Bad news for salaries and wages in South Africa

 ·6 Jul 2023

New data from the Bureau for Economic Research (BER) shows that businesses, analysts and unions expect inflation to increase in the second quarter of 2023 – and salaries and wages hikes to be smaller.

Inflation expectations of analysts, business people and trade unions rose by 0.2 percentage points to average 6.5% in 2023.

The group’s new inflation expectation survey for the second quarter of 2023 is used by the South African Reserve Bank’s (SARB) Monetary Policy Committee (MPC) as one of the various indicators of interest rate decisions.

An overall view of inflation increasing points to a greater possibility of more interest rate hikes.

“Between the first and second quarter surveys, the annual rate of increase for headline consumer inflation trended down from 7% in February 2023 to 6.3% in May,” said the BER.

“Among the three social groups, analysts foresee the lowest inflation rate over all three years, while business people expect the highest rate. Trade unions are not far behind firms.”

Households’ one-year-ahead inflation expectations climbed drastically from 7% in the first quarter to 8.1% in the second – the highest since 2010. Medium-term inflation is also expected by households to increase to 10.7% from 9.9% over the next five years.

Respondents to the survey also lowered their forecast of salary and wage growth in 2023 and 2024.

“Whereas they previously expected wages to rise by 5.3% this year, this was trimmed to 5%. Wage growth of 5% is also pencilled in for 2024,” reported the BER.

On top of this, GDP growth expectations were downscaled by all three social groups to 0.6% in 2023.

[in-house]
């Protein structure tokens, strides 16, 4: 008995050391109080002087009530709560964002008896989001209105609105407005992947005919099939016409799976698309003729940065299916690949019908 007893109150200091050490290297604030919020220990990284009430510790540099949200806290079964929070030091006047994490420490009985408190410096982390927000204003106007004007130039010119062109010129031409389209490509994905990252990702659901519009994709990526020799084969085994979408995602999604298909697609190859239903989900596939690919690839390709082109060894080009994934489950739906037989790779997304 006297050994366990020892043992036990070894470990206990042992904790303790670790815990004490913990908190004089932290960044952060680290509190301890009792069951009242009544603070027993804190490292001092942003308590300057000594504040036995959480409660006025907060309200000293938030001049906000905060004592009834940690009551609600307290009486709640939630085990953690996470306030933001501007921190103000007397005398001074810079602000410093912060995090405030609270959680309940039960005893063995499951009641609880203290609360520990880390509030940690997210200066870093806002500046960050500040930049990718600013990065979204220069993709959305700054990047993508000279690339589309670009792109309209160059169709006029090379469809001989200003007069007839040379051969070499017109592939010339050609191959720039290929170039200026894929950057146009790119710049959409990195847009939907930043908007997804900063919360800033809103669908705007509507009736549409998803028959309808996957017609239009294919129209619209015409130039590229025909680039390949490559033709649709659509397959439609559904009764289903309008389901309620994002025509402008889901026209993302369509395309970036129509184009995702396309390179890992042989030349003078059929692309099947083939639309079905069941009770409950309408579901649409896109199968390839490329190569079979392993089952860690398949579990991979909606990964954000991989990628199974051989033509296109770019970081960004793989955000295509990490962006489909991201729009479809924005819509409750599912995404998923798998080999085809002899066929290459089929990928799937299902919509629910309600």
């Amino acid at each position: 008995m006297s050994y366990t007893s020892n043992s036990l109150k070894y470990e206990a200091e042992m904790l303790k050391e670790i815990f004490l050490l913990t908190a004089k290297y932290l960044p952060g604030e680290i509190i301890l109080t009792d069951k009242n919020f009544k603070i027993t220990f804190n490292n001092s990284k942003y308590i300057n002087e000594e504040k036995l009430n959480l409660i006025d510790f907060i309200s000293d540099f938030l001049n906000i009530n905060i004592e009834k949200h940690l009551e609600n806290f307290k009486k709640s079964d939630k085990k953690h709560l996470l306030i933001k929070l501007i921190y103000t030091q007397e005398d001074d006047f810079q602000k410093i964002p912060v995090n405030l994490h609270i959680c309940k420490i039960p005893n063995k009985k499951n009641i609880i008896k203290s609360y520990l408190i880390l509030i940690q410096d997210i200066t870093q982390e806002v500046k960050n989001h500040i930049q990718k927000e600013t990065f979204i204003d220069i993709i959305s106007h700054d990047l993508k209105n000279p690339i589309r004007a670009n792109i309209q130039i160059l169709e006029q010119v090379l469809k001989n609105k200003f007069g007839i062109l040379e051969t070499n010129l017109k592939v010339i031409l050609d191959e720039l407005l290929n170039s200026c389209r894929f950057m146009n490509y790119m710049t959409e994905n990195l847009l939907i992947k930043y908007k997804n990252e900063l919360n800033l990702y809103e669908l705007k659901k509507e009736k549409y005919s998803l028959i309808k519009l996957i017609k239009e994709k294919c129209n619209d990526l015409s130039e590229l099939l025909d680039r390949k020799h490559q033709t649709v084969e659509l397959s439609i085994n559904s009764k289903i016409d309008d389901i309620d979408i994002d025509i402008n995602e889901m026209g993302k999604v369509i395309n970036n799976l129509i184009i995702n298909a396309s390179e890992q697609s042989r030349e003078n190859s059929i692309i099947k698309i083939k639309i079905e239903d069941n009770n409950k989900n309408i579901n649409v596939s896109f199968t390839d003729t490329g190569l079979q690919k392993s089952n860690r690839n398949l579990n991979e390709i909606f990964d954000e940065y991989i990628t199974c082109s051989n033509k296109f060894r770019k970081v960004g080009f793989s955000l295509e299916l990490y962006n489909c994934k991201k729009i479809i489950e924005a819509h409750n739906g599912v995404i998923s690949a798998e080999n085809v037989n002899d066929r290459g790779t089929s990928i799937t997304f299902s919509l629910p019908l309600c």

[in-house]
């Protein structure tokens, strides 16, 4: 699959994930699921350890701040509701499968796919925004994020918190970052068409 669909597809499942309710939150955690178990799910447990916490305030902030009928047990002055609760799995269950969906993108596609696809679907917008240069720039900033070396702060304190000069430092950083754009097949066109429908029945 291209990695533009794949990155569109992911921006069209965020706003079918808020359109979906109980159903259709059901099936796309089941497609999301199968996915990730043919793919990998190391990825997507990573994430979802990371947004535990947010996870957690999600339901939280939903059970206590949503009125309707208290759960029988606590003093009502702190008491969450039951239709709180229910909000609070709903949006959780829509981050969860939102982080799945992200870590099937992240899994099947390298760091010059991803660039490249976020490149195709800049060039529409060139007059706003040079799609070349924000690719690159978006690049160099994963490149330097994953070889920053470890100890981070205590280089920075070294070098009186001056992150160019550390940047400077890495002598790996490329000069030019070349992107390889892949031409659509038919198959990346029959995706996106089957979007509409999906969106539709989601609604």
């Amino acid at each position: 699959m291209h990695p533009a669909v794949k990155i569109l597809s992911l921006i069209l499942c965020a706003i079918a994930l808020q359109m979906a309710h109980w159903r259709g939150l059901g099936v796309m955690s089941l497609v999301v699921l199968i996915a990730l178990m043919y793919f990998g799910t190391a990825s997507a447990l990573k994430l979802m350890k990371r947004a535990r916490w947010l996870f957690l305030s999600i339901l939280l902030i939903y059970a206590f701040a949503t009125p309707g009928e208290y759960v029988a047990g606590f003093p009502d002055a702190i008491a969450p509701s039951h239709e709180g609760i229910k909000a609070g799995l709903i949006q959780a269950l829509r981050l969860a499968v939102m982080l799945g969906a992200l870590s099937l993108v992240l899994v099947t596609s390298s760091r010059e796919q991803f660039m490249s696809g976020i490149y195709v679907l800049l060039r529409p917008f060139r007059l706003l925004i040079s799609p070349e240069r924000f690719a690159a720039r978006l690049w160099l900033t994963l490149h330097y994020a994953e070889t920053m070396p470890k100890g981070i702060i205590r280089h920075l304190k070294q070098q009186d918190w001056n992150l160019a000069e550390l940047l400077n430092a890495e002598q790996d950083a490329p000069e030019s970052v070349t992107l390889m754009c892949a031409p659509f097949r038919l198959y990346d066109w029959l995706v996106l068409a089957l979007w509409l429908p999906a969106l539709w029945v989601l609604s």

“This is notably lower than the 1% anticipated during the first quarter of 2023. For 2024, the average growth expectation is 1.4%, largely unchanged from 1.5% before,” said the BER.

Possible interest rate hikes

The MPC will be worried if there is a rise in inflation expectations. This would occur if inflation expectations significantly exceed the desired midpoint range of 3% to 6% or if other indicators of inflation worsen, said the group.

When inflation expectations increase, it can potentially result in workers demanding higher wages to compensate for the anticipated higher inflation in the future.

The BER said if demand remains strong, businesses have the option to raise their prices. However, to avoid the possibility of higher inflation expectations becoming a reality, the South African Reserve Bank (SARB) may need to raise the interest rate.

Talk of further interest rate hikes has emerged from analysts as the SARB is expected to keep with its tradition of trying to bring inflation back into the target range.

Despite the central bank’s attempts to control inflation by raising interest rates, the current inflation level persists.

The SARB stated that the recent 50 basis point hike in May 2023 signifies that monetary policy has only now entered restrictive territory.

Economists from across South Africa, including the BER, have pencilled in another 25 basis points for the next MPC meeting later this month.

In an interview with Bloomberg TV on 3 July, Letsetja Kganyago, the governor of the SARB, said: “What is in no doubt is that policy is going to have to remain tight for a little bit longer than actually, the market had been pricing.”

“And the reason has been that inflation has been more persistent than we had actually thought.”

He noted, however, that it was too soon to know if the bank would increase rates similar to how the US Federal Reserve did in June.

In follow-up interviews, the governor indicated that the overall inflation trend, especially over the logner-term, was positive.

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